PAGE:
6. You are SUPER busy. Dad needs an probably would like to help cover these things if he knew where, how long, when, etc. But making the learning a ‘focused one kid at a time’ rather than both at the same time might really help.
    Good wishes!!!!

    1. 1. But isn’t learning to read music and play an instrument supposed to be really amazing for brain development? I don’t know if I am going to let my kids take the lead on that one forever…
      2. My daughter just got a knot-quilting set. We will be completing that quilt. Obviously not concerned about my son on this one yet…
      3. Swim lessons are important for safety, and I want us to swim a lot this summer AND the kids love it, so I need to just figure out something that works for us. It’s too important not to prioritize this.
      4. Big sister is WAY too big for the balance bike. My giant 4yo is almost too big for it. I honestly don’t know how well my daughter might be able to ride a bike, but my son does seem to struggle. This one is hard for me because I LOVE bikes (obviously) and want them to be able to ride. I just need to prioritize this more as well.
      5. I know my children are not me. And their childhood is not my childhood. I think I just worry we spend too much time at home, doing nothing but getting on each other’s nerves.
      6. I am super busy. And their dad is not super interested in making any of this happen. I do think I need to at least get my daughter into swimming, especially while my son is taking soccer. Then I can add him later…

  5. I have specifically made the choice to NOT put my kids (age 4 and 6) in a lot of activities yet, because I think that finding a balance of non-structured play vs. team-based activities is important. Plus, FINANCES! TIME! STRESS!

    Stella (age 6) has done 2 semesters of dance (it was once a week for 45 minutes), but at the end of the last one whined a lot about how it wasn’t fun (she was having problems memorizing the routines in the more advanced class she was in 2nd semester). I made her finish out the semester since she had asked to be in the class, but no way was I going to force her to continue with it. She switched to gymnastics just this past month, and so far she LOOOOOOVES it. I can tell in 3 weeks that it clicks with her way more than dance ever did. It’s once a week on Wednesdays from 4:15-5:45 in the town 30 miles away, so I made sure to enroll her in a class that a friend’s child was in so we can alternate bringing the girls. On my weeks, I drop her off and Harvey and I go grab our groceries/do errands those 90 minutes, so at least I’m still being productive with my time.

    Harvey (who just turned 4) is in ZERO organized activities during the school year right now. I tried putting them both in soccer last fall, but they were both ho-hum about it, so we literally went once and I bailed on it because I didn’t want to spend 4-5pm on Friday afternoons at the field either.

    We did do swimming lessons for both last summer (2 week session) and will continue with that because of safety (and fun!). The high school girl we hired for the summer brought them to that, so it was no extra stress on me.

    Music is HUGELY important to me, and I think that knowing how to read music and play an instrument affects brain function in many positive ways. We do lots of singing at our house, and the kids are on a wait list for a piano teacher. I haven’t stressed much about getting them started yet, though that is definitely in the plans.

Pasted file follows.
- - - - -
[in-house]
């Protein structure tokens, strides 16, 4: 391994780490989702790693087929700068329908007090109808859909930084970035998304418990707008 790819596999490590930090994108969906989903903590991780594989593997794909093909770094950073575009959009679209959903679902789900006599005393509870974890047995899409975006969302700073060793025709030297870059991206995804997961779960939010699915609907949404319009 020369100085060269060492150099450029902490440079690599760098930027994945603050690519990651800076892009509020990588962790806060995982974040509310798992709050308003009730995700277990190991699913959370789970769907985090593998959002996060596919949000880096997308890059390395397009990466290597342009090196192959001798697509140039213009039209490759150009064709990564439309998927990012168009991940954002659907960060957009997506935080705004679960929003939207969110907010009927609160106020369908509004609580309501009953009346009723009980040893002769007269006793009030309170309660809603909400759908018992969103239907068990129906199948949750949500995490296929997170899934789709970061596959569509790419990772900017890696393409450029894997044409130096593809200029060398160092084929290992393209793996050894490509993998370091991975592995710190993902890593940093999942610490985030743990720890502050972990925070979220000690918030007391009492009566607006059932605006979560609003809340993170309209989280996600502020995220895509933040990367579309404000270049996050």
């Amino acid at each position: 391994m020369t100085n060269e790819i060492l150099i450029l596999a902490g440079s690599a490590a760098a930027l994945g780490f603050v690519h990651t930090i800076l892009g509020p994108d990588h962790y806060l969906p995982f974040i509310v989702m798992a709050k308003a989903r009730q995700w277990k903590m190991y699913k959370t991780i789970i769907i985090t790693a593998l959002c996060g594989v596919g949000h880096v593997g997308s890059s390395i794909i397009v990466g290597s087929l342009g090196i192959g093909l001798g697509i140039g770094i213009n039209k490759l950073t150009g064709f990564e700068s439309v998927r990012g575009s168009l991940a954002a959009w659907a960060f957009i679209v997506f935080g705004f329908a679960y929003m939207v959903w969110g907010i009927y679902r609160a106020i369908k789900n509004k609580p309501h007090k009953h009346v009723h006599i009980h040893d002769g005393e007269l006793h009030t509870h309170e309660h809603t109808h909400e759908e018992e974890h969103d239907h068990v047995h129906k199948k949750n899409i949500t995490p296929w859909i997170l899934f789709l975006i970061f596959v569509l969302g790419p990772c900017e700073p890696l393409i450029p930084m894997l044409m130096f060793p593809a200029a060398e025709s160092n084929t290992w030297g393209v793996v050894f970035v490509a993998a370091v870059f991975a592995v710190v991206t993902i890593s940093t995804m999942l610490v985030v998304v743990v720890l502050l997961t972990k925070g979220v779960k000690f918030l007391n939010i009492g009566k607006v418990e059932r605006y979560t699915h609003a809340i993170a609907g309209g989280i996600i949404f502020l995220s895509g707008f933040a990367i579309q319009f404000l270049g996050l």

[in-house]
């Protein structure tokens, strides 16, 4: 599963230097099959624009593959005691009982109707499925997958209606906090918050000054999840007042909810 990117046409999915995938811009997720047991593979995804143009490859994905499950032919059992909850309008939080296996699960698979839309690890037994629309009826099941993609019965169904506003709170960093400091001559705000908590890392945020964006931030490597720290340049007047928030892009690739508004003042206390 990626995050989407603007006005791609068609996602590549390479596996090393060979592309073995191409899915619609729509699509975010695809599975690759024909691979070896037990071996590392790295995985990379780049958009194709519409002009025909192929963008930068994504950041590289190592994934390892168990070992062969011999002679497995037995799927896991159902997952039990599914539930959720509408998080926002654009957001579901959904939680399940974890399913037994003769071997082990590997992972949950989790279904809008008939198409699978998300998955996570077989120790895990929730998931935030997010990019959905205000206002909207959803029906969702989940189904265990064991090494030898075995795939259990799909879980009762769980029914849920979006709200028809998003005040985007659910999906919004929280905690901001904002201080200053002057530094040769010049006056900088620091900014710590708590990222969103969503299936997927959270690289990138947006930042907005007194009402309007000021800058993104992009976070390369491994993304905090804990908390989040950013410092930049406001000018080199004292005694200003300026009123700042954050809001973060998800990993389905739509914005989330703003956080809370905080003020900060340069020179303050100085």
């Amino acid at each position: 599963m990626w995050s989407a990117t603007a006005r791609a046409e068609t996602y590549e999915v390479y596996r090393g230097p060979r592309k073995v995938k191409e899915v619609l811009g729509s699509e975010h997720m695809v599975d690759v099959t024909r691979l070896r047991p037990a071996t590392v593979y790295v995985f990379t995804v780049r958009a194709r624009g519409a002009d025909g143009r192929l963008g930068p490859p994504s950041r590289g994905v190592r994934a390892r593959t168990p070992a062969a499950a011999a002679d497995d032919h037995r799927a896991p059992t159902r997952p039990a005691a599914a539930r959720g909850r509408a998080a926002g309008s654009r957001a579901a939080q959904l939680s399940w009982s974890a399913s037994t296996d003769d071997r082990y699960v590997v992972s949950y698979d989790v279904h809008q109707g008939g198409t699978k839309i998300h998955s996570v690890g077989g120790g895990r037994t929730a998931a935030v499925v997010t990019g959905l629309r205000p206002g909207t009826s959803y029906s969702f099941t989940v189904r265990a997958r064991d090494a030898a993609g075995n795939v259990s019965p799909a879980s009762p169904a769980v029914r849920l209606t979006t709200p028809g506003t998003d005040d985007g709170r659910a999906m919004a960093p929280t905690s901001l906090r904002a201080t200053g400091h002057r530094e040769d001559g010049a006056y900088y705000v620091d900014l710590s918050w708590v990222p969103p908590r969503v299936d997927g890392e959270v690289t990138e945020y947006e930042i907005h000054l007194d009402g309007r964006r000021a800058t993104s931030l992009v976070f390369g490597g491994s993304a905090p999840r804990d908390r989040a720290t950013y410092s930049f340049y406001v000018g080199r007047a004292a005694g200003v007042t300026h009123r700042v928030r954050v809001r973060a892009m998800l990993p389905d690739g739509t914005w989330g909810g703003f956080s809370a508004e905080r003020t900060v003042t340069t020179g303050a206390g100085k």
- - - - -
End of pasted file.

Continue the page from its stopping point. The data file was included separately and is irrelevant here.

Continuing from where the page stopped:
Other than that, the kids have play dates, ride bikes (which every kid does here by age 3, but that’s probably a function of where I live too), play make-believe in the back yard, etc. That’s it!

    1. I also think the non-structured time is so important. I wish my kids were doing this stuff when I’m not with them, at daycare and aftercare, when they already have some kind of structured time in their day. By the time I pick them up, I think they should be able to just chill out! That is what I want to do! And I know they both really need that time on the weekends too (ESPECIALLY my daughter). I also know that she isn’t the kind of kid who will ask to do things, and I’d hate for her to be resentful some day that she wasn’t in classes like dance or gymnastics.

  6. My twin sons will be 6 on Friday. They have been riding their two-wheeled bikes without training wheels since before age 5, but they certainly have friends their age who still use training wheels (and my sister, now in her 40s, never learned to ride a bike!).

    Neither of my sons can tie his shoes yet, and I don’t know of any of their age mates who can. They have both expressed an interest in playing the guitar, but they aren’t old enough yet, and I would prefer for them to start with piano (they are somewhat interested in that as well, but not as strongly as guitar). I wouldn’t even consider violin because that’s too much work for us parents and not an instrument with which I’m familiar. (I’m musical and sang and played several different instruments growing up.)

    Despite a couple of years of (expensive) swimming lessons, our sons are at about the level of your daughter with their swimming. We’d like them to be better, since pretty much everyone else we know but us has a backyard pool, but we aren’t pushing the issue.

    My sons have very different interests. One is very into art, and he takes a weekly drawing class. The other has decided he loves basketball and has been playing weekly in a recreational league. They will be both be adding one more activity (gymnastics for Twin A and soccer shots for Twin B) this semester.

    With two working parents, there is truly a limit to what you have time to help your kids pursue. I do believe that they will naturally gravitate toward what interests them most, if given the opportunity.